RPC (Remote Procedure Call) is a protocol for executing functions on a remote system. RPC enables direct communication in distributed systems and is crucial for replication and high availability tasks.

Flags --coordinator-id and --coordinator-port need to be unique and specified on coordinator instances. They will cause the creation of a Raft server that coordinator instances use for communication. Flag --instance-health-check-frequency-sec specifies how often should leader coordinator should check the status of the replication instance to update its status. Flag --instance-down-timeout-sec gives the user the ability to control how much time should pass before the coordinator starts considering the instance to be down.

Consider the instance to be down only if several consecutive pings fail because a single ping can fail because of a large number of different reasons in distributed systems.

There is an additional flag, --instance-get-uuid-frequency-sec, which sets how often the coordinator should check on REPLICA instances if they follow the correct MAIN instance. REPLICA may die and get back up before the coordinator notices that. In that case, REPLICA will not follow MAIN for --instance-get-uuid-frequency-sec seconds. It is advisable to set the flag to more than --instance-down-timeout-sec, as it is needed first to confirm the instance was down and not that there was some networking issue.


Determining instance's health

Every --instance-health-check-frequency-sec seconds, the coordinator contacts each instance. The instance is not considered to be down unless --instance-down-timeout-sec has passed and the instance hasn't responded to the coordinator in the meantime. Expectation currently is to set --instance-health-check-frequency-sec to be less than --instance-down-timeout-sec and for --instance-down-timeout-sec to be multiplier of --instance-health-check-frequency-sec with coefficient N. Set the multiplier coefficient to be N>=2. For example, set --instance-down-timeout-sec=5 and --instance-health-check-frequency-sec=1 which will result in coordinator contacting each instance every 1 second and the instance is considered dead after it doesn't respond 5 times (5 seconds / 1 second).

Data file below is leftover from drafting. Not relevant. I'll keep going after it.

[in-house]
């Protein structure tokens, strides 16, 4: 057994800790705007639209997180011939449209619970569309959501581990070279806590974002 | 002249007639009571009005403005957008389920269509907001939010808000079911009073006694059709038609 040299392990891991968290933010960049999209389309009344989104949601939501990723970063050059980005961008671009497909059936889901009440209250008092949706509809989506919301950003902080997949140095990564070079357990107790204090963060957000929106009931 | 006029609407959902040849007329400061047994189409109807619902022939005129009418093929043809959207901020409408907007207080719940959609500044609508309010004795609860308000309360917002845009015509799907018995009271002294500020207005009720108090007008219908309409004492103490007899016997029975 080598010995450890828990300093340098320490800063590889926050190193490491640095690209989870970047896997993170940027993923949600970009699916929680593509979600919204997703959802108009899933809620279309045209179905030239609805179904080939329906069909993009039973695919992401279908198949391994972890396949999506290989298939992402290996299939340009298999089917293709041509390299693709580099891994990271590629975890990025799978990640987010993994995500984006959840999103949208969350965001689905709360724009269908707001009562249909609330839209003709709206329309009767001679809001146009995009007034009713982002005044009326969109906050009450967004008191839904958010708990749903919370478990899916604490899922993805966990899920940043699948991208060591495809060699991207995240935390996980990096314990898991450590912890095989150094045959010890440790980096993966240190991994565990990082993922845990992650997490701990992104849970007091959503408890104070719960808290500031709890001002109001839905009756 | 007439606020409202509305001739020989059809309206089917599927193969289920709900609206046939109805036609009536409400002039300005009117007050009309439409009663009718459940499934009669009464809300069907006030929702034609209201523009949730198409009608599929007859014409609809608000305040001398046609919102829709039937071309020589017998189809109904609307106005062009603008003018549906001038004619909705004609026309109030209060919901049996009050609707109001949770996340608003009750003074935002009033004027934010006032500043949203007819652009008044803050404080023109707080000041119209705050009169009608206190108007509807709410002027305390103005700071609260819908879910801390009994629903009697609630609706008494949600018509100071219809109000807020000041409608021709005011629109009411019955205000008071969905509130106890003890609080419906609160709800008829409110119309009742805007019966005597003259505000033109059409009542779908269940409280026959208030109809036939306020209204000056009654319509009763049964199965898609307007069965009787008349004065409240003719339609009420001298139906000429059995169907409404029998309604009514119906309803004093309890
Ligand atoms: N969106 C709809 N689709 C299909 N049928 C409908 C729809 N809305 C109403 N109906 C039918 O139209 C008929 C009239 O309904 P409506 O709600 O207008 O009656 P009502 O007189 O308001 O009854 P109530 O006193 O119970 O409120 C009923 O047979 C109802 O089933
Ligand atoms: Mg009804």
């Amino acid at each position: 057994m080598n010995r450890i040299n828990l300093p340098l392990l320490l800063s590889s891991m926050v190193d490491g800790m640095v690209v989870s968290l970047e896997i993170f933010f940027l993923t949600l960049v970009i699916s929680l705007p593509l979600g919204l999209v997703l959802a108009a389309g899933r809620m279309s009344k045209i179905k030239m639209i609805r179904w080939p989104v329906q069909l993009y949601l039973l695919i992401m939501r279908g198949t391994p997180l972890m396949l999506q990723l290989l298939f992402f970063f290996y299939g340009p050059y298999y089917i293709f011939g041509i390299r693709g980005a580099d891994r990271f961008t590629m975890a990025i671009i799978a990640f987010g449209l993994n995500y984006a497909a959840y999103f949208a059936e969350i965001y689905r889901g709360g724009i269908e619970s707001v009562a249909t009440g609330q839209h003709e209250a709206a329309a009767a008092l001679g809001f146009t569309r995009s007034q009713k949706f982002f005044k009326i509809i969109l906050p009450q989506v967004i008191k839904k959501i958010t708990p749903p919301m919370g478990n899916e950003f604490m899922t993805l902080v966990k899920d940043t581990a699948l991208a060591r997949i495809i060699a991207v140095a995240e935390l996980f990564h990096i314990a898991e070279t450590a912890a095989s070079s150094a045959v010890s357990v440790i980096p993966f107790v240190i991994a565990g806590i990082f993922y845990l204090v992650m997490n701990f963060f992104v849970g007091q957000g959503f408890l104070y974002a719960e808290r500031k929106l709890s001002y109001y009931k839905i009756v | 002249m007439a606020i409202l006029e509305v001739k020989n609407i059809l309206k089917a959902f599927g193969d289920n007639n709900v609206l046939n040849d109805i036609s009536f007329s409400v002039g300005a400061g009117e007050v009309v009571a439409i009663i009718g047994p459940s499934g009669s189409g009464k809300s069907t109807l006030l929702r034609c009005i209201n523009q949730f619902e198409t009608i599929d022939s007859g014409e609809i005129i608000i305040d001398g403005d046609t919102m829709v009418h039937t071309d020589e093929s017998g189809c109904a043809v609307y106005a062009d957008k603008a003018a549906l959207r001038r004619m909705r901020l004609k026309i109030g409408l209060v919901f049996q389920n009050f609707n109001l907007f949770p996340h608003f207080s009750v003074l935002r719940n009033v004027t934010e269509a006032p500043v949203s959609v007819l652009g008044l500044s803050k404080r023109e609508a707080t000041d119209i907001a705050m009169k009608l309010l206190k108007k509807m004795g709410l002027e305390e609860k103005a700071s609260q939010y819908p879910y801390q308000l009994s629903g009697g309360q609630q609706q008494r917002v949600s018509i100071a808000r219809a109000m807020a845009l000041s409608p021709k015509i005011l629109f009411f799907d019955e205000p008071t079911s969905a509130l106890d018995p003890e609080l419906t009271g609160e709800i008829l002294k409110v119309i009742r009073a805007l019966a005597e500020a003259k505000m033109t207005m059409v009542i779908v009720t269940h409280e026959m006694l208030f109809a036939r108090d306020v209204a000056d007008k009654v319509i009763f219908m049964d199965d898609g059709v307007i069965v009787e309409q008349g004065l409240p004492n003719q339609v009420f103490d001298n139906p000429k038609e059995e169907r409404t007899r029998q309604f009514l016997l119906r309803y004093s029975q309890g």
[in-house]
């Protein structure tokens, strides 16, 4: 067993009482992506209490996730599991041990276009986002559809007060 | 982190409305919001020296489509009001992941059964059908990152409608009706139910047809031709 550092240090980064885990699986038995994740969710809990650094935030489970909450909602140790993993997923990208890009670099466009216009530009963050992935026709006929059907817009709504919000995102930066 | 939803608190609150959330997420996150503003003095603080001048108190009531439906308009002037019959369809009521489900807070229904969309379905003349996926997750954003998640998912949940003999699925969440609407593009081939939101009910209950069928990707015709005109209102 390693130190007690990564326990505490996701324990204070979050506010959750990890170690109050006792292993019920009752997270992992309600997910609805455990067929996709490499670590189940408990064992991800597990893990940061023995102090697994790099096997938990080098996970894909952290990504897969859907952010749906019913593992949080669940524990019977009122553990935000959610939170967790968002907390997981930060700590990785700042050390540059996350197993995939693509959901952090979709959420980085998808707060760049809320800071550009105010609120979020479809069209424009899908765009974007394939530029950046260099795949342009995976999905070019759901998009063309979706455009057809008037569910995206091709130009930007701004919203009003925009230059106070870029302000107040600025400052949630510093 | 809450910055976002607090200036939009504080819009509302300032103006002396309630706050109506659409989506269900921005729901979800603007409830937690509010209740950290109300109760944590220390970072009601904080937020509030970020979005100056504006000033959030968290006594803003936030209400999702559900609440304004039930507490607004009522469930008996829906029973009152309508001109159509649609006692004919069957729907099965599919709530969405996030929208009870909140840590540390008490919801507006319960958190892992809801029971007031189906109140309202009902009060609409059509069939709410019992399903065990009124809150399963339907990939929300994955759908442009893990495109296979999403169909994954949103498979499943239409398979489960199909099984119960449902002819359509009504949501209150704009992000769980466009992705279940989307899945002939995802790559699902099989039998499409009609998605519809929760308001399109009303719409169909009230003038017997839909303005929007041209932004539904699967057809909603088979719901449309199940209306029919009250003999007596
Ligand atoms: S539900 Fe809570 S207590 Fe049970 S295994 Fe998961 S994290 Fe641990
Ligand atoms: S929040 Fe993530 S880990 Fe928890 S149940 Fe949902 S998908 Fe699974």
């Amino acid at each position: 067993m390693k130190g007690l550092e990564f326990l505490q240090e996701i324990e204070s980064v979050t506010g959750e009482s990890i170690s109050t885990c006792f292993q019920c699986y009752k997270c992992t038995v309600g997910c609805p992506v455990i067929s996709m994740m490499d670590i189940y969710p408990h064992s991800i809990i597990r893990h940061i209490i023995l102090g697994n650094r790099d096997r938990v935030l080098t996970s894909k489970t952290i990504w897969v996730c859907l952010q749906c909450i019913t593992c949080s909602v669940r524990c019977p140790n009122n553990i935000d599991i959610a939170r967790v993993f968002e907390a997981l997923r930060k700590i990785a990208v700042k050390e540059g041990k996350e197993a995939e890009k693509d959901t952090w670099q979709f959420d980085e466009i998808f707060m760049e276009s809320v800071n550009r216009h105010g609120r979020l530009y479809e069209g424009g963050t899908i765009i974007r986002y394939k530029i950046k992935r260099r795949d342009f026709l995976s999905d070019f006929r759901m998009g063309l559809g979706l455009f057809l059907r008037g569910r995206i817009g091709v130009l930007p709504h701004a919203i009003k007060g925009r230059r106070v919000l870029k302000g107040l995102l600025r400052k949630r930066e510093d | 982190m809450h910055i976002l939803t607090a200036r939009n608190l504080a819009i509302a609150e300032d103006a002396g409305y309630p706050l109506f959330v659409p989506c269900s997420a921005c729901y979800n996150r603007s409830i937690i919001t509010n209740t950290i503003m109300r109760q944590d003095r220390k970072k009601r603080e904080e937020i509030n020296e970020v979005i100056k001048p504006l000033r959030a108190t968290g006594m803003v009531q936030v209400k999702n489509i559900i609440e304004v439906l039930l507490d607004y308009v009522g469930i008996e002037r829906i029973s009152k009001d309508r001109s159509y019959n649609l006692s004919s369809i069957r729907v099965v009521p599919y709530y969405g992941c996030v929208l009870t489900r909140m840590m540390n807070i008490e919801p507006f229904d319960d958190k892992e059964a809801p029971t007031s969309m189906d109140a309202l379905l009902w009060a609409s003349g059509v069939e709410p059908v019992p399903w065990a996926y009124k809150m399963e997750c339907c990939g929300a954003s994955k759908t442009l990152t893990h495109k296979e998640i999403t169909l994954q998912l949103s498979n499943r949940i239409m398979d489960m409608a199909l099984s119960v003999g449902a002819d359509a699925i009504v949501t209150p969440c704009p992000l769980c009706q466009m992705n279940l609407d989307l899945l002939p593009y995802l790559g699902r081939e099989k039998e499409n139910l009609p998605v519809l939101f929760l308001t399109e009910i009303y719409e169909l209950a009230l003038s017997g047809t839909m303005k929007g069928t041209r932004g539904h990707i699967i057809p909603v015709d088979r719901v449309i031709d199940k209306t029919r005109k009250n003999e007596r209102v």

In case a REPLICA doesn't respond to a health check, the leader coordinator will try to contact it again every --instance-health-check-frequency-sec. When the REPLICA instance rejoins the cluster (comes back up), it always rejoins as REPLICA. For MAIN instance, there are two options. If it is down for less than --instance-down-timeout-sec, it will rejoin as MAIN because it is still considered alive. If it is down for more than --instance-down-timeout-sec, failover procedure is initiated. Whether MAIN will rejoin as MAIN depends on the success of the failvoer procedure. If the failover procedure succeeds, now old MAIN will rejoin as REPLICA. If failover doesn't succeed, MAIN will rejoin as MAIN once it comes back up.

Failover procedure - high level description

From alive REPLICAs coordinator chooses a new potential MAIN. This instance is a potential MAIN as the failover procedure can still fail due to various factors (networking issues, promote to MAIN fails, any alive REPLICA failing to accept an RPC message, etc). Before promoting REPLICA to MAIN, the coordinator sends a RPC request to each alive REPLICA to stop listening to the old MAIN. Once each alive REPLICA acknowledges that it stopped listening to the old MAIN, the coordinator sends an RPC request to the potential new MAIN, which is still in REPLICA state, to promote itself to the MAIN instance with info about other REPLICAs to which it will replicate data. Once that request succeeds, the new MAIN can start replication to the other instances and accept write queries.